Tech Tip: Not what I expected

I was eating my lunch at my desk today and thumbing through a new issue of a publication (yes, paper) that I subscribe to. One of the pages had a ‘tech tip’ listed, and predictably, this caught my attention. What I read in the ‘tech tip’ was not at all what I expected to read. The actual tip described in detail the steps to download, save, convert video formats and repost/upload the video content hosted on YouTube to additional websites. Yikes! My internal ‘alarm bells’ to follow the rules (terms of use etc.) and support copyright were going off, especially since the publication is education oriented.

The YouTube terms of use policy specifically states that “Content on the Website is provided to you AS IS for your information and personal use only and may not be downloaded, copied, modified, produced, reproduced, distributed, transmitted, broadcast, displayed, sold, licensed, translated, published, performed or otherwise exploited for any other purposes whatsoever without the prior written consent of the respective owners.

In my mind, this is a great example of:  just because you can, and technology makes it easy, does not mean the activity is permitted and/or legal. I see this as a missed opportunity to enlighten the readership, promote ethical use of content and demonstrate digital citizenship. After work, I was sharing my ‘find’ with @hniezen and @rebrouse. We were debating whether or not I would point this out to the editor of the publication. I think we landed on yes, so I will craft an email to explore the situation further.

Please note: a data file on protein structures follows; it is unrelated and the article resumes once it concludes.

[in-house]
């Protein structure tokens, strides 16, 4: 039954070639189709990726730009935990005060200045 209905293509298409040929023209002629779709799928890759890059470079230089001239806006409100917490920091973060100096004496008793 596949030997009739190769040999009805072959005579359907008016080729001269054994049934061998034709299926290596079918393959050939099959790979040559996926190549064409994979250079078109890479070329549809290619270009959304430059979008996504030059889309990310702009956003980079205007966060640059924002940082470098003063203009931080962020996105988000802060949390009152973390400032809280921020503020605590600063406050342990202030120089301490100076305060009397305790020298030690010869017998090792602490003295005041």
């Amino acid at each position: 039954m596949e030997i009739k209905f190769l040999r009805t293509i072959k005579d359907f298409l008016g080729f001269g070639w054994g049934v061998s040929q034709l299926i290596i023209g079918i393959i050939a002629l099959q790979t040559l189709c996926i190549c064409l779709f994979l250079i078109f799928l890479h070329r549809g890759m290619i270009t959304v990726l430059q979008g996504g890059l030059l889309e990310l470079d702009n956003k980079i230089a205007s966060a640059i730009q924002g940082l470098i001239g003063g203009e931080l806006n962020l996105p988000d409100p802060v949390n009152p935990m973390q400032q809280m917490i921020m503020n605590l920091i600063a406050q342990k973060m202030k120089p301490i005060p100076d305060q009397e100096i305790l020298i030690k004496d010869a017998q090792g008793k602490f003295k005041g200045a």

Related Reading

UK Guardian: digital economy bill
Digital Rights Management in Canada
Internet abuse and ISP liability
Internet Piracy Copyright Law in Canada
Canadian Journal of Communication: Bill C-60 and Copyright in Canada commentary

Enjoy the reading and learning.
~ Mark

2 thoughts on “Tech Tip: Not what I expected”

  1. Hey Mark,

    Youtube should allow owners of the content to specify the licence to use the content, much as Flickr does with its integration with creative commons.

    Of course, Youtube encourages the embedding of videos on other websites. That allows them to serve ads and retain the control over the content. That should be the approach people take for sharing videos on their sites.

    But I agree with you technology has made a lot possible. I am certainly in favour of following the law. But digital technology has advanced faster than copyright law, and I think there needs to be a discussion on how to protect owners rights over their content and enable sharing and exchange of information.


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